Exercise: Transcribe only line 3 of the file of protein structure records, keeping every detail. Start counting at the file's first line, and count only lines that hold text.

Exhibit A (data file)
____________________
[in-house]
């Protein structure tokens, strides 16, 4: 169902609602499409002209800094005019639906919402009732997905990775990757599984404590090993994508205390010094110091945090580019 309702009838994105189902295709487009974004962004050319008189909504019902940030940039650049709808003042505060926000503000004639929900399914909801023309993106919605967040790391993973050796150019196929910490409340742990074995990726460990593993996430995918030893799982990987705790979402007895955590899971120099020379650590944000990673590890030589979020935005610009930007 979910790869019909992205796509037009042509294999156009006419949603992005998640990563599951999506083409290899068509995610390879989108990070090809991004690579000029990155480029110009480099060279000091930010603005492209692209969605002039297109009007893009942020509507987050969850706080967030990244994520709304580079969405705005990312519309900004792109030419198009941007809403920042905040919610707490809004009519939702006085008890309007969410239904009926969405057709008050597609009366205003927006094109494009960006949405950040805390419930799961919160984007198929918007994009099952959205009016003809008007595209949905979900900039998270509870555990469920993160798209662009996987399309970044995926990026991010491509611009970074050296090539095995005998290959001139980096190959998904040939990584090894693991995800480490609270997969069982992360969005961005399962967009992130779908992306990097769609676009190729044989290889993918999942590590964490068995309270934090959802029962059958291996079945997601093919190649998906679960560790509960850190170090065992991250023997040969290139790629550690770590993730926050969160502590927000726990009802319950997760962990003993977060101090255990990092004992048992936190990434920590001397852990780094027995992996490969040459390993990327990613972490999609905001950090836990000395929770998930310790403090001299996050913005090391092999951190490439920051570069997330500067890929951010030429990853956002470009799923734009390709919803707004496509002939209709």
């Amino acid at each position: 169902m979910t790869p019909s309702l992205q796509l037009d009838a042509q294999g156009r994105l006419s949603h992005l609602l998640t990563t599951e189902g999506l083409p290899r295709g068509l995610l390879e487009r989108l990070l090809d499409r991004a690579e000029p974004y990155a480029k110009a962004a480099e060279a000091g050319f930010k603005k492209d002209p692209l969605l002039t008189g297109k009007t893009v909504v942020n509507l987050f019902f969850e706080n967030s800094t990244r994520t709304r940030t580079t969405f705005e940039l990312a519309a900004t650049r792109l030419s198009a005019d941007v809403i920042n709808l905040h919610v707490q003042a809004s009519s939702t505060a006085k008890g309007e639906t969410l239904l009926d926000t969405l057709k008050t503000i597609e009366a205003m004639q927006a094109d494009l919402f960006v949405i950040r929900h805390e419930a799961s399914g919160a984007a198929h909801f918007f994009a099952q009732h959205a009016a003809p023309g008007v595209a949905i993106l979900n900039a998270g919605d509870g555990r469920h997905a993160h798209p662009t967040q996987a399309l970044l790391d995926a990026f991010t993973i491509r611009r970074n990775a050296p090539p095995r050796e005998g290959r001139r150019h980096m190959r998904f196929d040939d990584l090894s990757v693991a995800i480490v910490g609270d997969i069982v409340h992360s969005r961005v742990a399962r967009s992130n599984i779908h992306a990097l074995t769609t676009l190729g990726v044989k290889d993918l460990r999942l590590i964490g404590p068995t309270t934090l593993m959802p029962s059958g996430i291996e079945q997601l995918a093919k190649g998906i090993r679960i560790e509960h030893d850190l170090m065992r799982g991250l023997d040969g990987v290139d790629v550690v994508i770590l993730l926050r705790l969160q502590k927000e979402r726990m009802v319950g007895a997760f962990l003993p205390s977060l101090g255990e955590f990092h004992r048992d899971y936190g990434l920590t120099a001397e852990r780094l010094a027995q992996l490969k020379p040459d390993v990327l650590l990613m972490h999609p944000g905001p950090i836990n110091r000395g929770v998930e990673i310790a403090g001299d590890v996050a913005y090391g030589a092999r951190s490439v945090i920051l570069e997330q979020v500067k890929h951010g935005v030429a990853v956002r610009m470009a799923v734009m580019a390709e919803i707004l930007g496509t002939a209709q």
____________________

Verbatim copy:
């Amino acid at each position: 169902m979910t790869p019909s309702l992205q796509l037009d009838a042509q294999g156009r994105l006419s949603h992005l609602l998640t990563t599951e189902g999506l083409p290899r295709g068509l995610l390879e487009r989108l990070l090809d499409r991004a690579e000029p974004y990155a480029k110009a962004a480099e060279a000091g050319f930010k603005k492209d002209p692209l969605l002039t008189g297109k009007t893009v909504v942020n509507l987050f019902f969850e706080n967030s800094t990244r994520t709304r940030t580079t969405f705005e940039l990312a519309a900004t650049r792109l030419s198009a005019d941007v809403i920042n709808l905040h919610v707490q003042a809004s009519s939702t505060a006085k008890g309007e639906t969410l239904l009926d926000t969405l057709k008050t503000i597609e009366a205003m004639q927006a094109d494009l919402f960006v949405i950040r929900h805390e419930a799961s399914g919160a984007a198929h909801f918007f994009a099952q009732h959205a009016a003809p023309g008007v595209a949905i993106l979900n900039a998270g919605d509870g555990r469920h997905a993160h798209p662009t967040q996987a399309l970044l790391d995926a990026f991010t993973i491509r611009r970074n990775a050296p090539p095995r050796e005998g290959r001139r150019h980096m190959r998904f196929d040939d990584l090894s990757v693991a995800i480490v910490g609270d997969i069982v409340h992360s969005r961005v742990a399962r967009s992130n599984i779908h992306a990097l074995t769609t676009l190729g990726v044989k290889d993918l460990r999942l590590i964490g404590p068995t309270t934090l593993m959802p029962s059958g996430i291996e079945q997601l995918a093919k190649g998906i090993r679960i560790e509960h030893d850190l170090m065992r799982g991250l023997d040969g990987v290139d790629v550690v994508i770590l993730l926050r705790l969160q502590k927000e979402r726990m009802v319950g007895a997760f962990l003993p205390s977060l101090g255990e955590f990092h004992r048992d899971y936190g990434l920590t120099a001397e852990r780094l010094a027995q992996l490969k020379p040459d390993v990327l650590l990613m972490h999609p944000g905001p950090i836990n110091r000395g929770v998930e990673i310790a403090g001299d590890v996050a913005y090391g030589a092999r951190s490439v945090i920051l570069e997330q979020v500067k890929h951010g935005v030429a990853v956002r610009m470009a799923v734009m580019a390709e919803i707004l930007g496509t002939a209709q």